5. Tagging metadata. Search is the second most-popular way consumers find podcasts of interest. Producers should be cognizant of search engine requirements including software that consumers use and directories. Metadata is that additional information embedded in an object which provides information to software platforms about that object. Search Engine Optimization (SEO) is a function of these tags and allows a podcast to be found. The more refined and focused the tagging data, the higher the chance of the podcast appearing on the first page of search results.
While it makes sense to have keywords in your websites, the best advice I can give is to use the title of your podcast and the title of your episodes to the maximum. Use words that peak people's curiosity or inspires them to click. If you're going to put any kind of episode numbers in your titles, put them at the end (as the information at the beginning of a title cut off in some apps. Here again, don't go crazy and remember that people create word of mouth, and when you ignore the people, you lose a key source when you right strictly for robots.
6. For broadcasters seeking to increase listenership to podcasts hosted by their talent, a significant increase in promotion - both on air and through social media - would be the primary strategy.
Yes, you need to tell people about our podcast. My formulas for podcast downloads is TOTAL VALUE IN EPISODE multiple by INTELLIGENT PROMOTION equals TOTAL NUMBER OF PODCAST DOWNLOADS. Even in their own study, they state, "Awareness through word-of-mouth from friends and family, increasing publicity of podcasting in general and high-interest topics are motivating more people to try podcasting."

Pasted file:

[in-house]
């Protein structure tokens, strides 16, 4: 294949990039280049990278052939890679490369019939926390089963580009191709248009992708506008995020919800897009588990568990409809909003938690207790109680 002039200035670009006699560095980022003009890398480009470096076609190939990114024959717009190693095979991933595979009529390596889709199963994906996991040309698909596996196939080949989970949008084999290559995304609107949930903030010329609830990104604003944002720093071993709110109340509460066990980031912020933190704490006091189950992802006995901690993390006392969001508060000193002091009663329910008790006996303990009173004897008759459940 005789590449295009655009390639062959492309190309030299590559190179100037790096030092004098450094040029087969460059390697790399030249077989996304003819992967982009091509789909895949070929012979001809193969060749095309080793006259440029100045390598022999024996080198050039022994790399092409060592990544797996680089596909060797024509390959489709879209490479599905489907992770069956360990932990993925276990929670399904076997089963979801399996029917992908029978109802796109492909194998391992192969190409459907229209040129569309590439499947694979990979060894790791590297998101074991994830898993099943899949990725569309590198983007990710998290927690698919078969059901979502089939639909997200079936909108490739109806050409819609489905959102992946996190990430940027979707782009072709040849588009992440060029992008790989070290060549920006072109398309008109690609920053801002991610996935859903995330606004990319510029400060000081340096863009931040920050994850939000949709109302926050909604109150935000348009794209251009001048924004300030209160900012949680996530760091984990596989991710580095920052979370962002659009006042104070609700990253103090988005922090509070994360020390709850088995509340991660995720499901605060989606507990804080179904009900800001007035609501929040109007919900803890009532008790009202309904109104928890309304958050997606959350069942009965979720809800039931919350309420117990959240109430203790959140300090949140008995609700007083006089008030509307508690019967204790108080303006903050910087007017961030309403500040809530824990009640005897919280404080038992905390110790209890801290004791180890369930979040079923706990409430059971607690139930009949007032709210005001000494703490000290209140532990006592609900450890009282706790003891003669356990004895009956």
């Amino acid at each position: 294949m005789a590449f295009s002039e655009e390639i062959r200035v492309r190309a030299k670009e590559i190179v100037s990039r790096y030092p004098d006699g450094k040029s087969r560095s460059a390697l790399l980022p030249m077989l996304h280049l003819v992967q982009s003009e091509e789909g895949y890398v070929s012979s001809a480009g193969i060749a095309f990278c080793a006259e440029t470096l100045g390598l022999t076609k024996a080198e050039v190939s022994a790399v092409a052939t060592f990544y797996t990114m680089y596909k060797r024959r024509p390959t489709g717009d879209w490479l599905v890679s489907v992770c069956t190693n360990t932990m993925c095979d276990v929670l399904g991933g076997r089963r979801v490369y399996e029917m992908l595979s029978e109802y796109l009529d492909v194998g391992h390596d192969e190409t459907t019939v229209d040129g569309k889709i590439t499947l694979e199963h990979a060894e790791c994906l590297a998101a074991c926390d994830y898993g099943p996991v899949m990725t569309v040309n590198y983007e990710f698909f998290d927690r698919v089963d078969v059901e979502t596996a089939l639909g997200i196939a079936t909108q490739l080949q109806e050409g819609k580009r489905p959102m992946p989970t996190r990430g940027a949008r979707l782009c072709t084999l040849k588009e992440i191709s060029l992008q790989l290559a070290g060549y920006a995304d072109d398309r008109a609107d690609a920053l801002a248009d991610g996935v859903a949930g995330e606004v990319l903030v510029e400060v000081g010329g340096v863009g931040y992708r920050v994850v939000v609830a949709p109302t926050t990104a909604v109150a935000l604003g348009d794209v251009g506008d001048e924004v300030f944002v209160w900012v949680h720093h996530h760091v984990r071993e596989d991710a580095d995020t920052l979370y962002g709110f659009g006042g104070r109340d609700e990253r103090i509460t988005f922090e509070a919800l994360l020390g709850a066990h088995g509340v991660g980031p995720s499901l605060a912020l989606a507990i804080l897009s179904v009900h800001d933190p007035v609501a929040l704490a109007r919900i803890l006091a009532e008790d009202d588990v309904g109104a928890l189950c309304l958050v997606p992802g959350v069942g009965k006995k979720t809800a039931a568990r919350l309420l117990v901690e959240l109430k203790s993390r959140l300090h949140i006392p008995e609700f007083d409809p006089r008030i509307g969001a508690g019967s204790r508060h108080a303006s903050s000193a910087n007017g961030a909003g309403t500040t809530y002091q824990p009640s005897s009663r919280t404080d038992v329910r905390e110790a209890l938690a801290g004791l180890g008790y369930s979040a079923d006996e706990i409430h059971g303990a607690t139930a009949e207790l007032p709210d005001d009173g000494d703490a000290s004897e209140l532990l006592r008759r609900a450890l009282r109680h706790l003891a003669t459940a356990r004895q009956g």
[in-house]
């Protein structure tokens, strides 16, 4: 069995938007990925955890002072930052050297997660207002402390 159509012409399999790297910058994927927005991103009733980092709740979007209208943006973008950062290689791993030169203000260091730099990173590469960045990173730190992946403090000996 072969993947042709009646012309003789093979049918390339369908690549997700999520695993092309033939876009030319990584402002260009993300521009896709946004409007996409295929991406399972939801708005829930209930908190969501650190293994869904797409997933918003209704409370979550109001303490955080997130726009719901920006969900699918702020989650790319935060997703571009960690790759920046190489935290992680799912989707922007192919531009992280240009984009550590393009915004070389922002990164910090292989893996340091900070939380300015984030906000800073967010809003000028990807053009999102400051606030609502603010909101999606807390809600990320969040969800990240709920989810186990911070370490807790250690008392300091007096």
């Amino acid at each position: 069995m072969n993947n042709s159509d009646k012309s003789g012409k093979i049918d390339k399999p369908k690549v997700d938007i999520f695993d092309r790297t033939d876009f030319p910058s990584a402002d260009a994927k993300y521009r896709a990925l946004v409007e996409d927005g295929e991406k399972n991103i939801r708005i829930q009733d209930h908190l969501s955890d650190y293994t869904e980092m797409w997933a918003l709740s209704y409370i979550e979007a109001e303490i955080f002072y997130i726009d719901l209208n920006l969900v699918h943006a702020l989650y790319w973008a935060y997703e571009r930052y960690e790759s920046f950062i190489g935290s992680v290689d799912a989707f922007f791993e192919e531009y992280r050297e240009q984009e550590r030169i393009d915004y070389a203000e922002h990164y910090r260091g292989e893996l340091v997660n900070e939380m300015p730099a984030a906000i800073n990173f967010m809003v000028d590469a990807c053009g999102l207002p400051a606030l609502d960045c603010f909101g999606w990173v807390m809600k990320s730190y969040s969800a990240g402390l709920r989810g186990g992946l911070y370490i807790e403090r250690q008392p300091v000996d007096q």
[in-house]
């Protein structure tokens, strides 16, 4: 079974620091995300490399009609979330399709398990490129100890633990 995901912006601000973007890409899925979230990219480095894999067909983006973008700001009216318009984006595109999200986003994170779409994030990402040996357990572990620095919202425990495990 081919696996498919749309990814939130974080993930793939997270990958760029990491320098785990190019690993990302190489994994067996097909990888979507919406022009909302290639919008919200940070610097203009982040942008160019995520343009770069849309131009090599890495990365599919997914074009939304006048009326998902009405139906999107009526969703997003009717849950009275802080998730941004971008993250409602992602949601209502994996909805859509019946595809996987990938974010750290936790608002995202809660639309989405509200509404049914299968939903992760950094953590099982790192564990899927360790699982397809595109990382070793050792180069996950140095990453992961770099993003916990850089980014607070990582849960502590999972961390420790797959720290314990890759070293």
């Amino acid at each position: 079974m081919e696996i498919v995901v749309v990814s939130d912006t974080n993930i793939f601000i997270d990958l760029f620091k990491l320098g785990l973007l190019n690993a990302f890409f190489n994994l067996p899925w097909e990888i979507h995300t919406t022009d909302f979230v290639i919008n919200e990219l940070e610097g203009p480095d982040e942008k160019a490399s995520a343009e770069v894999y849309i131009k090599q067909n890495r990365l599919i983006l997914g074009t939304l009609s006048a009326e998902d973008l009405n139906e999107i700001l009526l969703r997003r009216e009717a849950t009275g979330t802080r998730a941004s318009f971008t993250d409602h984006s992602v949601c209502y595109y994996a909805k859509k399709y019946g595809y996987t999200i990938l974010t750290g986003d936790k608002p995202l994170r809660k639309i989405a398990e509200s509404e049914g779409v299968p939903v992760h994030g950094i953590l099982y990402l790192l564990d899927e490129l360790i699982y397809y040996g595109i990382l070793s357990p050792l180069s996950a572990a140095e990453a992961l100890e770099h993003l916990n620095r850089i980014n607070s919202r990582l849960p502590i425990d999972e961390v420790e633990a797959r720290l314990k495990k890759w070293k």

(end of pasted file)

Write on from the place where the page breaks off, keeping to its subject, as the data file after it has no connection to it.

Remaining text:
The article quotes an article from Mumbrella, saying,"The understanding of podcasting in media agencies trails that of streaming, the research revealed. On a scale of 1-to-10, media agencies ranked their understanding of podcast advertising at 5.1 on average and 7.2 for streaming digital audio, with just 6% classifying themselves as having little understanding." It's this kind of information that leads people to say "We need to get podcasters abandon downloads and start streaming." This would be liked saying, "We need to get people to quit emailing people and go back to letter writing because people are confused by email." We need to educate people on podcasting. Grab your neighbors phone as ask them what their hobbies are. Go the Apple Podcasts app (on an iPhone) and type that in and click search. Then click play. It doesn't take long.